Welcome! We are a community of AirBnb hosts

This forum is dedicated to connecting hosts with other hosts. Sign up to get the latest updates and news just for AirBnb hosts! Note that we are not affiliated with Airbnb - we are just passionate hosts!

Setting up a dedicated website for a better Airbnb SEO - a good thing?

Hey fellow hosts! I wonder what are your thoughts on setting up a dedicated simple website for better SEO of my airbnb place on Google. The idea is to to purchase a domain (something like myniceapartment.com), then install a ready-made wordpress template (there are a couple of really good ones out there), and then populate it with the best pictures from my airbnb profile, add texts and - most importantly - relevant keywords for my city. For better SEO I was thinking to add some blog posts about the city and it’s most popular landmarks with my personal tips (google likes this). Estimated costs: around $100 per year for purchasing the domain, hosting…

Does it make sense to you?

Has anyone of you guys already done this?

Thanks for your thoughts.

We’ve thought about this, too, and opted against. A bit of background. We became friendly with a couple who had acquired a great URL and set up a simple site promoting the above-garage, studio apartment they were renting. They shared with us that they were almost completely booked and that almost all of the bookings came through Google. Because Airbnb charges a transaction fee that can be as high as 12% for guests and ~3% for hosts, booking directly can save everyone money or shift additional revenue to the host. We started investigating doing something similar when someone in their neighborhood complained to authorities about their short-term rentals and, to avoid further conflict, they stopped renting entirely. It’s unclear how the neighbor found out and/or why s/he complained but it probably didn’t help that they were so easy to find in Google. If we were renting a place in which the legal situation was clear or in which we were sufficiently far away from neighbors that there was little risk of complaints, I think we’d set up a non-Airbnb site through a service like Stinngo. At this time, though, we don’t want to draw any undue attention to ourselves and so have opted not to put a promotional site up that is visible on the open web.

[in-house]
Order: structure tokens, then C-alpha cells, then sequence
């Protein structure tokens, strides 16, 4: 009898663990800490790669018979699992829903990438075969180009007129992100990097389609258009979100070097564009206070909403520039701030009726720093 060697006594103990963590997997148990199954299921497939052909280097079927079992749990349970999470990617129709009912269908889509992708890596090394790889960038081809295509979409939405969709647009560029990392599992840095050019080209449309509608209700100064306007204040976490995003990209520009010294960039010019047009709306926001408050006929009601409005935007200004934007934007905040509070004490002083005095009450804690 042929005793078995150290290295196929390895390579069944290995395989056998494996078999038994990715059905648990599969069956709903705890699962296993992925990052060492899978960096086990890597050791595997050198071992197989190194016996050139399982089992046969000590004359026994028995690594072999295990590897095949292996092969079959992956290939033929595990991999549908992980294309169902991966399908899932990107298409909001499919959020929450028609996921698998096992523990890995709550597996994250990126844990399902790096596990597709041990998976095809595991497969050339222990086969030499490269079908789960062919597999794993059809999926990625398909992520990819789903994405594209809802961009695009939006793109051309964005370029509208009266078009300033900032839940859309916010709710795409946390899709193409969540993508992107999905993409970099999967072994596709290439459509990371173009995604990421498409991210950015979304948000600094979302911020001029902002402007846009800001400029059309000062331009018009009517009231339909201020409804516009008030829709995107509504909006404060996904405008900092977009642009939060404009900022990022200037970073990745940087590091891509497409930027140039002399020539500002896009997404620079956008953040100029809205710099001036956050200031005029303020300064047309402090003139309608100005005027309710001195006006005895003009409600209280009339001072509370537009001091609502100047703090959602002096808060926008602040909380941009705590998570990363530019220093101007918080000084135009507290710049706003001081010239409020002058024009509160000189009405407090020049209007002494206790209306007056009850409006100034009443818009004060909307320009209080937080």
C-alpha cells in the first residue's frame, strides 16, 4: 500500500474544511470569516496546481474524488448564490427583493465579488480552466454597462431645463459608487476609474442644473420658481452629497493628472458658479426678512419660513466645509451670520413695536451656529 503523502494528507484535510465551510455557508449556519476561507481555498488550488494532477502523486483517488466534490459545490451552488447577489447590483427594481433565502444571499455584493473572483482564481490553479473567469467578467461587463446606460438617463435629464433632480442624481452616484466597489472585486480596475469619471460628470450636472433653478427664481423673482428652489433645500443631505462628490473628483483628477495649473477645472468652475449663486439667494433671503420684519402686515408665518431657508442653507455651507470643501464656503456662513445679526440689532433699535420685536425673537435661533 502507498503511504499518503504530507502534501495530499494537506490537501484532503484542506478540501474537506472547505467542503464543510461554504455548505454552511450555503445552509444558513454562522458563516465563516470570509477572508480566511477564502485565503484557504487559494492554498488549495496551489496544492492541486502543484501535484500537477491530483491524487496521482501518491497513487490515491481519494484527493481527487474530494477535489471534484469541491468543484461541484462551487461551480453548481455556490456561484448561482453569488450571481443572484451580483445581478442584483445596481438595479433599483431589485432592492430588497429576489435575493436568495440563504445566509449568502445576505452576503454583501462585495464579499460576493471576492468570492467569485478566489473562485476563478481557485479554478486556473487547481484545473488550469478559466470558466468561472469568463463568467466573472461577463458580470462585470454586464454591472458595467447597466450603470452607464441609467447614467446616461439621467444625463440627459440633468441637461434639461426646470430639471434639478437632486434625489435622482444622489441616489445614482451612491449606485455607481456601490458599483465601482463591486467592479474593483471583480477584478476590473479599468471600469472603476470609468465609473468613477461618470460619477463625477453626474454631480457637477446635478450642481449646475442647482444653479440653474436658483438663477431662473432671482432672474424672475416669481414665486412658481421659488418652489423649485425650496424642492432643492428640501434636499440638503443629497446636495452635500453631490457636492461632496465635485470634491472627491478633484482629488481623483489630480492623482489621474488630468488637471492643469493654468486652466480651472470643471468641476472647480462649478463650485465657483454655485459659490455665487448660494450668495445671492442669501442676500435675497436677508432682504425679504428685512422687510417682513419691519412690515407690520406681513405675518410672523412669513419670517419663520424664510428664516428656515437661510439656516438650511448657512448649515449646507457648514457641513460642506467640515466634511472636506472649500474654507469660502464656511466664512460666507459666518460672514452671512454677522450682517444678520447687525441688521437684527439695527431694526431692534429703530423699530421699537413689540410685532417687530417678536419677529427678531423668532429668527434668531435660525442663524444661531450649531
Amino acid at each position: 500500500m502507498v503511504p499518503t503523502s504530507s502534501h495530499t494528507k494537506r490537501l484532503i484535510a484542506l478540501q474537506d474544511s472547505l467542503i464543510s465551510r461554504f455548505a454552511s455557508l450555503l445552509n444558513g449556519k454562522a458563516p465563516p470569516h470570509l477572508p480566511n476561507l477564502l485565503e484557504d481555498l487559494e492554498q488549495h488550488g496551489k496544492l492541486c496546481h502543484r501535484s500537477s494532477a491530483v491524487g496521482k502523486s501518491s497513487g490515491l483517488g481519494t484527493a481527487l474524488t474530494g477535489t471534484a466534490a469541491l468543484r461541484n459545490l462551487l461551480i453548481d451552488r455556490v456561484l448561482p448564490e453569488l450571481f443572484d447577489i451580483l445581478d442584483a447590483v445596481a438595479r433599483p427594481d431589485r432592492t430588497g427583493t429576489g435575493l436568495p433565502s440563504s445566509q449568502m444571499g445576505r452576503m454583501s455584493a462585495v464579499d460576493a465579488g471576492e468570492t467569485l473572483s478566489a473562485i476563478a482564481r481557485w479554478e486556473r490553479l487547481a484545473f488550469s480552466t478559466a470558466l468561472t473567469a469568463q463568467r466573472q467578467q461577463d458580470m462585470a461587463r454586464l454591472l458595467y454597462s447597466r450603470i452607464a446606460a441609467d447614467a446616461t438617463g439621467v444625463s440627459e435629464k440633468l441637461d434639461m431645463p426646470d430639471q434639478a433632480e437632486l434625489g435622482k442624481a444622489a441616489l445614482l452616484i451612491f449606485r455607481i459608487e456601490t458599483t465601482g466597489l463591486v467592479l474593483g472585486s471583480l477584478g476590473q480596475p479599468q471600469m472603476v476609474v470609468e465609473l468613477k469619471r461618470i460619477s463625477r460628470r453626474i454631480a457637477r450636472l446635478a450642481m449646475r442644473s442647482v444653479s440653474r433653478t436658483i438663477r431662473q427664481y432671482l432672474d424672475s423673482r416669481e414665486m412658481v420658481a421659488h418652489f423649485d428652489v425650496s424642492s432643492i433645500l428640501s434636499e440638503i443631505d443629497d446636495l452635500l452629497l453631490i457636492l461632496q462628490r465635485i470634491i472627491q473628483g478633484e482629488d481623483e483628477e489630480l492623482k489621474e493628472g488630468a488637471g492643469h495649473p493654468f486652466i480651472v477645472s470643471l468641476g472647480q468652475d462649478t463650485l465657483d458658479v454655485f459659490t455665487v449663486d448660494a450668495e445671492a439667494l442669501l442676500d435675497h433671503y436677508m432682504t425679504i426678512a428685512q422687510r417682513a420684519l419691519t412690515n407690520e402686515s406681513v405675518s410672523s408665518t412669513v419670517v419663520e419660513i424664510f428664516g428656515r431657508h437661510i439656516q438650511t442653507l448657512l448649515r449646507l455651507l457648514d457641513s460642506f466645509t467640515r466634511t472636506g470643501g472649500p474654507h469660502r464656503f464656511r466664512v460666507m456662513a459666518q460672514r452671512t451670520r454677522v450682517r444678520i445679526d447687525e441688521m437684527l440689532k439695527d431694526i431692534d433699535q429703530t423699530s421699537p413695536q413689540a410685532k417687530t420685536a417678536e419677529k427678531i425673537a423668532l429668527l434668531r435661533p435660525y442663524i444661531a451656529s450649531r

Yes, but as discussed here, one loses the protections that Airbnb provides, for what that is worth…

There are hosts in my area who have their own website to promote their rentals but with a link that redirects to Airbnb for booking.

Agreed, there are definitely trade-offs of completing transactions on vs off-airbnb. I assumed that if someone is considering a page on the open web, they’re aware of those trade-offs. To be more explicit about the costs and benefits, I find Airbnb’s primary value is in generating the lead. Most of the time, paying them 15% for the lead, a simplified transaction and some other services seems pretty reasonable. For larger transactions (say someone is booking for multiple weeks), their fee can feel extortionate.

Yes, Airbnb does handle payment (3% for a credit card is fairly standard), acts as a third-party enforcer of some basic contractual stuff, offers some insurance (say, if you’re robbed), and allows for the accrual of reputation within their network. On the other hand, their insurance won’t cover a bunch of important issues (e.g., if someone falls down your stairs), it’s not that hard to complete a short contract and guests tend to be grateful to save hundreds of dollars in fees. We have supplemental insurance from Peers.org and have had good experience booking bigger transactions off-Airbnb. The only hassle, in my experience, is that coordinating payments (particularly internationally) can sometimes be cumbersome. As more and more people have paypal/square cash/ebank/etc. accounts and get comfortable with these forms of payment, I think the hassle of completing the transactions will go down, too.